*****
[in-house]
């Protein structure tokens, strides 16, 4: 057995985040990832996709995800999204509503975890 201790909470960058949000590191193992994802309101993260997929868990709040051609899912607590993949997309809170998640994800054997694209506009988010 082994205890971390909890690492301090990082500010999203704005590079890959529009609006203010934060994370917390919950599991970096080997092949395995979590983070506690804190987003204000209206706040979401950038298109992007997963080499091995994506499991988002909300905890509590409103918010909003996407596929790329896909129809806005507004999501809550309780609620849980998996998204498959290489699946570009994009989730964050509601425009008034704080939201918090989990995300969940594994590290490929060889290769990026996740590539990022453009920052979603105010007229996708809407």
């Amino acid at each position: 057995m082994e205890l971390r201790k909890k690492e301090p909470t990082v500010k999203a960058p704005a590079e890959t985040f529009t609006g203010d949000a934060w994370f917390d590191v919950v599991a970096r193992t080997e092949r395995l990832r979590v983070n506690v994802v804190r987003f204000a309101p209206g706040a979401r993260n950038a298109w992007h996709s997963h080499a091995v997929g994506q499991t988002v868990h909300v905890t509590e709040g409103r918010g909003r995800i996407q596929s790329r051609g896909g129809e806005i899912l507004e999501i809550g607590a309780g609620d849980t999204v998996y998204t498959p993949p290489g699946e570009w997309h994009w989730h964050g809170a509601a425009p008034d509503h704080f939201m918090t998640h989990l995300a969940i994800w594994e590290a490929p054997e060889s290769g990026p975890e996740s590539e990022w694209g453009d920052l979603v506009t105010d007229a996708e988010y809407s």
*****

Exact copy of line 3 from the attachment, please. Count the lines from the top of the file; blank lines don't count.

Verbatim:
């Amino acid at each position: 057995m082994e205890l971390r201790k909890k690492e301090p909470t990082v500010k999203a960058p704005a590079e890959t985040f529009t609006g203010d949000a934060w994370f917390d590191v919950v599991a970096r193992t080997e092949r395995l990832r979590v983070n506690v994802v804190r987003f204000a309101p209206g706040a979401r993260n950038a298109w992007h996709s997963h080499a091995v997929g994506q499991t988002v868990h909300v905890t509590e709040g409103r918010g909003r995800i996407q596929s790329r051609g896909g129809e806005i899912l507004e999501i809550g607590a309780g609620d849980t999204v998996y998204t498959p993949p290489g699946e570009w997309h994009w989730h964050g809170a509601a425009p008034d509503h704080f939201m918090t998640h989990l995300a969940i994800w594994e590290a490929p054997e060889s290769g990026p975890e996740s590539e990022w694209g453009d920052l979603v506009t105010d007229a996708e988010y809407s």